Hilarious! From Wittenburg Door:
By Steven J. Rolfes
Issue #205, May/June 2006
Historians have long puzzled over the secrets of the nearly mythic organization, Prior de Dogbone, a secret society that predates even the Illuminati. The Prior has had—reportedly—numerous masters in its shadowy past, most famously the famed artist Cassius Marcellus Coolidge (1844?-1934).
Art historians have long marveled at the arcane symbols said to be hidden in Coolidge's painting, glyphs said to point to whispered revelations of Prior de Dogbone and—it is said—to the worship of Jesus Christ of Nazareth.
With the help of a consortium of researchers, scholars, archeologists, Seventh Day Adventists, art historians, and Jack Van Impe, a new study of Coolidge's work will be published in the August issue of Christianity Today.
The first painting to be examined by the experts is Coolidge's masterly Looks Like Four of a Kind.
In this iconic work, we see a masterly representation of the Last Supper, with Christ (on the left) sitting conveying His wisdom to His followers. We see Judas to His right, with the bag of silver coins at his pawside. In the background, we see Mary Magdalene entering carrying the tray with the sacramental drinks, to cleanse the feet of Jesus and quench the spiritual thirst of the Apostles. Notice the shocked and unbelieving look on the faces of the Apostles—all save for Judas who already knows the fate of his master. Bad Judas—bad! Bad!
But the surprises continue, for in the painting, A Bold Bluff we see almost the exact same scene, but with some very significant changes.
In this painting, Mary Magdalene is no longer present, thus the feminine aspect of spirituality has been vanquished. In the first painting, she is coming from an alcove covered by a green (the symbol of fertility) curtain. In this painting, she is gone but the fertility curtain is now open, revealing books. Obviously, this is a homage to Gnostic rather than spiritual wisdom. The look on the Apostles' faces is now one of doubt. The light, illumination from heaven, in the first painting was dome-shaped, a symbol of God the Father and His gift of grace. But in this painting, the light is now triangular, in truth a pyramid. Thus it is now the work of man, not God, which is casting its wisdom to the participants below.
But, most significantly, the pipe, a symbol of authority, that was in Christ's hand, er, paw, has been replaced by a cigar. The pipe remains with Judas, though.
Most riveting is the painting A Friend in Need, which follows the series to denote the sadness of the later moments of the Last Supper. Now the light from heaven has become red, signifying danger and warning. Note how it is now a combination of both round and pyramidical, faceted to show how human wisdom and weakness has supplanted faith in God, for Peter, in his moment of fear, shall deny his Master. Most prominent in the background is the grandfather clock, not seen in any of the previous paintings, denoting the fact that time is almost completed for Christ's earthly ministry. The Judas dog, the pipe-smoking Great Dane with the bag of thirty silver coins, is no longer present. He has gone to the high priests to bite the hand of his Master. The Gifts of the Spirit signified with the Ace are now being shared between the remaining Apostles, an action that will reach its fulfillment at Pentecost.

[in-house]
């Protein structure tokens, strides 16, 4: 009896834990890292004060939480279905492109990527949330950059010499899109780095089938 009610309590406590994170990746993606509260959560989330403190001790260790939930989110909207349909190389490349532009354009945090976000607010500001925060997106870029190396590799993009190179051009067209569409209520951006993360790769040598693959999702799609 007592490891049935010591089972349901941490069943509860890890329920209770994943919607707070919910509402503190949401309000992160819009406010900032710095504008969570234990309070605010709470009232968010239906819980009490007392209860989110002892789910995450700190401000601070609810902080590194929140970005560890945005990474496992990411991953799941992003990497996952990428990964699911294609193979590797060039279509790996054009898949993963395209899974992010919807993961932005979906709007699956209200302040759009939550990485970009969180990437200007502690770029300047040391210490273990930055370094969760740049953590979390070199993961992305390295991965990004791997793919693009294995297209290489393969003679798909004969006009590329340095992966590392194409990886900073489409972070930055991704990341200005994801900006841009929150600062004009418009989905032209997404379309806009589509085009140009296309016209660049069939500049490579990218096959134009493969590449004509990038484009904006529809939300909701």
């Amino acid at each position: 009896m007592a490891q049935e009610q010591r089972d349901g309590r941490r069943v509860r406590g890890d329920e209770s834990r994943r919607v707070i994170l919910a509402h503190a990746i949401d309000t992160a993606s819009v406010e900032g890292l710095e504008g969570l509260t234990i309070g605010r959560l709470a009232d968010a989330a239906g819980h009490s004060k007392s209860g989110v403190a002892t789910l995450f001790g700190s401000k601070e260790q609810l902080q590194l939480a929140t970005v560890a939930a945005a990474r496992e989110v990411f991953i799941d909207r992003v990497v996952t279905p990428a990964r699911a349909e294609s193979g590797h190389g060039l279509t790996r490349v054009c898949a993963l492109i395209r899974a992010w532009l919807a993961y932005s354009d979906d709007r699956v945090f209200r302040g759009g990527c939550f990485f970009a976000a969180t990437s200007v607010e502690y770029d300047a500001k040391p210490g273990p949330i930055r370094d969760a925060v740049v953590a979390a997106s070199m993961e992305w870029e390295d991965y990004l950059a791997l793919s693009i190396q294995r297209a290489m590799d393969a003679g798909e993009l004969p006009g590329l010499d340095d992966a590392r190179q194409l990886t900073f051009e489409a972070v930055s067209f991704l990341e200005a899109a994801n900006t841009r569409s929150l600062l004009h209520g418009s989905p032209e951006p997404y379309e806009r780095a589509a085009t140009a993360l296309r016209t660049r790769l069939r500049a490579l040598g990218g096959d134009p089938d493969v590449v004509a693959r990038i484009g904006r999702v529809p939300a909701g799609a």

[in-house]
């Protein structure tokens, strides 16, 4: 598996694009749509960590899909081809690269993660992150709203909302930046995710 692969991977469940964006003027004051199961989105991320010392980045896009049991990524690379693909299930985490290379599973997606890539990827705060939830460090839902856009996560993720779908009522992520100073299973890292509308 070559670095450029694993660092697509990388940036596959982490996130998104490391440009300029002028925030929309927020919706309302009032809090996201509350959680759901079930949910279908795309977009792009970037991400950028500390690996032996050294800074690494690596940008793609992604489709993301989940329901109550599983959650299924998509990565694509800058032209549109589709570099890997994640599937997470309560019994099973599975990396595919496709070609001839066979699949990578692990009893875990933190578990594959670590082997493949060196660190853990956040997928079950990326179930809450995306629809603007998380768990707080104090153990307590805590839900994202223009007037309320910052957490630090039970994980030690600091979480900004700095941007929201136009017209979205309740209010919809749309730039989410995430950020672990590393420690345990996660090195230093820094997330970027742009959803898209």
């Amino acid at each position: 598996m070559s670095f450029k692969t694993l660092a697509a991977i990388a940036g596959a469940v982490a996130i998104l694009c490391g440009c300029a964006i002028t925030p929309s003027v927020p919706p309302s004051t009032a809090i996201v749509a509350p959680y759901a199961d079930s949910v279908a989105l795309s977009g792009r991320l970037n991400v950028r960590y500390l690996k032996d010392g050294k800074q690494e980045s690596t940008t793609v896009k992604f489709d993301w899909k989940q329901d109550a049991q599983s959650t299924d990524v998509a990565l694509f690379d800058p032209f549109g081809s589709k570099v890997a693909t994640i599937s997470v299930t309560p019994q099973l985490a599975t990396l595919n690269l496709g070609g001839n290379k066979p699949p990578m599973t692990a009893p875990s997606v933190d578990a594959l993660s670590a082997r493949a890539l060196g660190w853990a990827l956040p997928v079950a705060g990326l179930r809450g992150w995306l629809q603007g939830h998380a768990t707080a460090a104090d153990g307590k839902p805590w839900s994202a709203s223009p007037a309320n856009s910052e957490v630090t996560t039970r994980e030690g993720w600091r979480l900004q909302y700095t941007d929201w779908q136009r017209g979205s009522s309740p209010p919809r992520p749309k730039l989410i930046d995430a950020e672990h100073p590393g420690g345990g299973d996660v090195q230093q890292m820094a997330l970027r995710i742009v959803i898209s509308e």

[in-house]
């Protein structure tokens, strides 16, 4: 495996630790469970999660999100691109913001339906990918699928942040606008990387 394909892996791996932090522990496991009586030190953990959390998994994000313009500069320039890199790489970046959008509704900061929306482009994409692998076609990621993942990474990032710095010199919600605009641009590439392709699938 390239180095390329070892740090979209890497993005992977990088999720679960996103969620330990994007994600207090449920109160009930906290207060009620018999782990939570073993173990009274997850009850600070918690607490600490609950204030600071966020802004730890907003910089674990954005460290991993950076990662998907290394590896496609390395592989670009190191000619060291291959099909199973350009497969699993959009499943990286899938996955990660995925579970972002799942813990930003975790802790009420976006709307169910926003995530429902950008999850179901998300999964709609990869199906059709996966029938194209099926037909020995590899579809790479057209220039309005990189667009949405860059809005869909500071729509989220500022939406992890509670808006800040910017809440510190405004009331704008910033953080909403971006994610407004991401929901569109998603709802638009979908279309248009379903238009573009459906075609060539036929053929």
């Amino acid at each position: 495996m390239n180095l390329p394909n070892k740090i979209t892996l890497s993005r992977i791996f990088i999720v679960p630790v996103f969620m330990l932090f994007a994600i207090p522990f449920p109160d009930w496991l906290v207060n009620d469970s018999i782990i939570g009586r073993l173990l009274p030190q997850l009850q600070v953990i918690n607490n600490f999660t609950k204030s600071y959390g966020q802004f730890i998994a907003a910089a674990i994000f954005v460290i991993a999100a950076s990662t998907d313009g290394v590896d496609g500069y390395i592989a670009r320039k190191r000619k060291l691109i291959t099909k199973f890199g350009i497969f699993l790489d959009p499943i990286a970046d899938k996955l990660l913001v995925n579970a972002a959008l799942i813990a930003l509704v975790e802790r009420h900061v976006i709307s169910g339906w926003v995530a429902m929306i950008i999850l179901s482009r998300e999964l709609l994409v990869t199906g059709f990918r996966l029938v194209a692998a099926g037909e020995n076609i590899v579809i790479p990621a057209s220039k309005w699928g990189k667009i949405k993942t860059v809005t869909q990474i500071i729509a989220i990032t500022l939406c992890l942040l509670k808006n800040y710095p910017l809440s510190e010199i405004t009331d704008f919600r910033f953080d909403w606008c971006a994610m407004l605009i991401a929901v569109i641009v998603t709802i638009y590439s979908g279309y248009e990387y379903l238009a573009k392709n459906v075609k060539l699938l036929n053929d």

There can be little doubt that this seminal painting, Pinched with Four Aces, is Coolidge's masterly representation of the arrest of Jesus in the Garden of Gethsemane. The light above is round, that is, once again spiritual. But now this illumination is red rather than green. The warning of the previous painting has not been regarded, and now the danger has reached fulfillment. This is to signify Christ's words that this is the hour of triumph of evil, i.e. the light is coming from hell, not heaven. The boxer in the foreground is growling, ready to fight. But he is not looking at the temple guards coming to arrest his master, but at another unseen adversary. This, obviously, once again is Peter about to grab the sword and perform a little impromptu surgery on Malchus's ear. Note that one dog, the one closest to the viewer, is sulking away, trying not to be noticed. Here we see the mysterious personage from Mark's gospel who ran away without a cloak (Mark 14:51). This is emphasized by the fact that this is the only dog at the table who is not wearing a collar!
What then is the meaning of all of this? What hidden truth is being pointed to in the strange paintings of master artist Coolidge? What strange secret was being concealed by the arcane Prior de Dogbone? Was Coolidge, the great master of this hidden group, telling the world the secret, giving the darkness light? Like Edgar Allan Poe, did he conceal the prize by placing it right out in the open for all to see, first on cigar ads, today in black velvet?
The ultimate truth is obvious for anyone who will take the time to examine the spiritual meanings hidden in his paintings. With a careful and thorough reading and analysis of the secret meanings concealed in these great works of art, there can be absolutely no doubt that, as surprising as it seems, Oral Roberts is a bassett hound.
However, a minority report, penned by Van Impe, asserts that the meaning of Coolidge's work ultimately indicates that Condi Rice is actually a woodchuck and that the world is coming to an end soon.